NRL News

Ohio Supreme Court to weigh law protecting preborn humans with detectable heartbeats

by | Sep 28, 2023

By Cassy Fiano-Chesser 

The Ohio Supreme Court has begun hearing arguments on the state’s law protecting preborn children from abortion after a heartbeat can be detected — usually at about six weeks gestation.

In 2019, the law was initially passed, only for a federal court judge to block it. When Roe v. Wade was overturned last summer, it was briefly reinstated, only for Judge Christian Jenkins to issue an indefinite injunction against it in October. “Abortion is safe health care to which Ohioans have a right,” he wrote, adding, “It is simply wrong to state, as many do, that a right does not exist because it is not specifically listed in the constitution.”

Attorney General Dave Yost requested that the 1st District Court of Appeals overturn the ruling; when they declined, he asked the state Supreme Court to step in. They agreed to consider two legal issues: Jenkins’ order blocking the heartbeat law, and whether or not abortion facilities have legal standing to challenge the law on behalf of their patients.

Justice Pat Fischer questioned attorney Jessie Hill, who is representing Ohio abortion facilities, why Ohio women can’t sue the state themselves, and need abortion facilities to sue on their behalf — and pointed out that, by this logic, other people can sue on the issue of abortion as well.

“If it’s that broad of standing, why wouldn’t then a grandparent or a putative father have standing to oppose the abortion?” she said. “Couldn’t a grandparent of the putative child or a putative father of the child have that same standing to save that child’s life?”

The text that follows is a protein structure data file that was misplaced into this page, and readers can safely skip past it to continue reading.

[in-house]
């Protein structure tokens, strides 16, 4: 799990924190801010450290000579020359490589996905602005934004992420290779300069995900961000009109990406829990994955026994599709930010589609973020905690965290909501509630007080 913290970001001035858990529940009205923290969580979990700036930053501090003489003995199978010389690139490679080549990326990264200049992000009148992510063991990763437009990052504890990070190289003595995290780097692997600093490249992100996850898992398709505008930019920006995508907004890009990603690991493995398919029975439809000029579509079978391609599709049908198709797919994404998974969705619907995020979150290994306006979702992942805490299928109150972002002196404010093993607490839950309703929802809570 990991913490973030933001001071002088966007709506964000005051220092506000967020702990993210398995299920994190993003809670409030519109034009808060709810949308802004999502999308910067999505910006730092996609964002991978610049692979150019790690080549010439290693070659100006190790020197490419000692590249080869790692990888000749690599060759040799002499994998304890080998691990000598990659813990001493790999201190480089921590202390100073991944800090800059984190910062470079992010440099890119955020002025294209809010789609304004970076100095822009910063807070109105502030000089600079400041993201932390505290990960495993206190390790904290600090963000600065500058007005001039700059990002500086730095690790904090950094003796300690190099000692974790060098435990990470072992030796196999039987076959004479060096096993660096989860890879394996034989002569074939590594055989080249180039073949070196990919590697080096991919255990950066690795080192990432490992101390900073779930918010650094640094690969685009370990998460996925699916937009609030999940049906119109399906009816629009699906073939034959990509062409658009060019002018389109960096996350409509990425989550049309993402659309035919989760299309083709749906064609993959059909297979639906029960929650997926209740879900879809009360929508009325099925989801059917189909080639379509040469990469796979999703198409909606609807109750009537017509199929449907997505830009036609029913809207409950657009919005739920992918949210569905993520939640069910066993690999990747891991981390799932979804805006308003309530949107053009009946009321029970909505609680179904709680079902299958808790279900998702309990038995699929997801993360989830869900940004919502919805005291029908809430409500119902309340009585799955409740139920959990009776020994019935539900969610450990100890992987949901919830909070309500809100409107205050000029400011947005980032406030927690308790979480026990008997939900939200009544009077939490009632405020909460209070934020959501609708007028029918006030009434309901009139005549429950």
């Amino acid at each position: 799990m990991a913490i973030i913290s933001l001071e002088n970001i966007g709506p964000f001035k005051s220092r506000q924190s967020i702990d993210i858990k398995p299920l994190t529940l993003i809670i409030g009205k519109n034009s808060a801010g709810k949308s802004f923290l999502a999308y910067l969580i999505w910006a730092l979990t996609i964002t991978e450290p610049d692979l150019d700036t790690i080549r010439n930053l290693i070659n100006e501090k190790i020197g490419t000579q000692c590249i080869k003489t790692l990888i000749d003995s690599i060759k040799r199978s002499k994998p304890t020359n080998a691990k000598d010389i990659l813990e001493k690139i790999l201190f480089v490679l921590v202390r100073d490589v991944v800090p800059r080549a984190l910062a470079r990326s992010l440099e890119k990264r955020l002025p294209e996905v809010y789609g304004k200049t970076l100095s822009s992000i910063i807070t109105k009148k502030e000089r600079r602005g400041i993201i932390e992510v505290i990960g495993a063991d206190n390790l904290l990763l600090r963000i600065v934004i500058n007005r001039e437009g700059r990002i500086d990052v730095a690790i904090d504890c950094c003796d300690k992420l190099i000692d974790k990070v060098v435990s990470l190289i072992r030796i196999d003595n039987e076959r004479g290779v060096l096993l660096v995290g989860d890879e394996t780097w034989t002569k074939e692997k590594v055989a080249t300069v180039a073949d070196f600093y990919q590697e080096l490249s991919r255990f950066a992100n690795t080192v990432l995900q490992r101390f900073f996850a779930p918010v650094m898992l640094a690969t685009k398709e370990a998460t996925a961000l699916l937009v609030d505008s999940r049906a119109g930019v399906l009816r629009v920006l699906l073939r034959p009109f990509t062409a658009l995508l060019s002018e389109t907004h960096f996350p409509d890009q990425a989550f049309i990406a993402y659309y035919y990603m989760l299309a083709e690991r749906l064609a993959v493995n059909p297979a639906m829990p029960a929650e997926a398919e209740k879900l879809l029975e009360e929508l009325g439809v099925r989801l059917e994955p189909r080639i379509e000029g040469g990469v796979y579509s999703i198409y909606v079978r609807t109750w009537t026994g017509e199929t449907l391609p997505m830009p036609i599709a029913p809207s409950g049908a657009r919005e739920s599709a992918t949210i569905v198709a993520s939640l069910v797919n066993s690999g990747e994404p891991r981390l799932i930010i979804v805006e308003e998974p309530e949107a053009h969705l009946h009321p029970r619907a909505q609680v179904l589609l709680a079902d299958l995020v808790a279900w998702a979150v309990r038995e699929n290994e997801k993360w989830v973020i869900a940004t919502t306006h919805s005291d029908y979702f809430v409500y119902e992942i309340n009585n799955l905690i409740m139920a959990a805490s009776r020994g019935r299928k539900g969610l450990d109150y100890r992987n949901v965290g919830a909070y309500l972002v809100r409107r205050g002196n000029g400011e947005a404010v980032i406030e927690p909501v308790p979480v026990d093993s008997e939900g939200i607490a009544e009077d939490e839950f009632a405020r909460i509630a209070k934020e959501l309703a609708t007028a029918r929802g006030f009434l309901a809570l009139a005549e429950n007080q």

Additionally, Justice Pat DeWine questioned whether or not local judges should be able to block state laws so easily. “Your conception of final orders seems to give a trial court judge in one county extraordinary powers to enjoin a law and the judge in Meigs County could say that all of Ohio’s housing discrimination laws are unconstitutional, schedule a trial that’s going to last a couple of years and the state wouldn’t be able to appeal,” she said. “Are there any limits to that?”

Ohio Solicitor General Benjamin Flowers agreed that this issue impacts more than abortion.

“This argument is not about abortion. It’s about much broader issues,” Flowers said. “If they’re right, we have no basis for appealing those flagrantly unconstitutional decisions once the injunction issues. So what they are really seeking is a special rule for abortion, and that’s exactly the kind of jurisprudence that destroyed irreparably the U.S. Supreme Court’s reputation. We ask this court not to follow the same path.”

The state is also arguing that abortion facilities have no claim to standing and cannot establish a third-party claim. For a third-party claim to be valid, the third parties must demonstrate that their rights are interconnected with the rights of those directly affected — and Flowers said that allowing abortionists to sue on behalf of women violates current principles of standing. “What they’re really seeking is an exception for abortion,” Flowers said.

If the court rules in favor of Yost, the law will be allowed to take effect, though a ballot referendum will take place in November, in which voters can choose to enshrine abortion as a “right” in the state constitution.

Editor’s note. This appeared at Live Action News and is reposted with permission.

Categories: State Legislation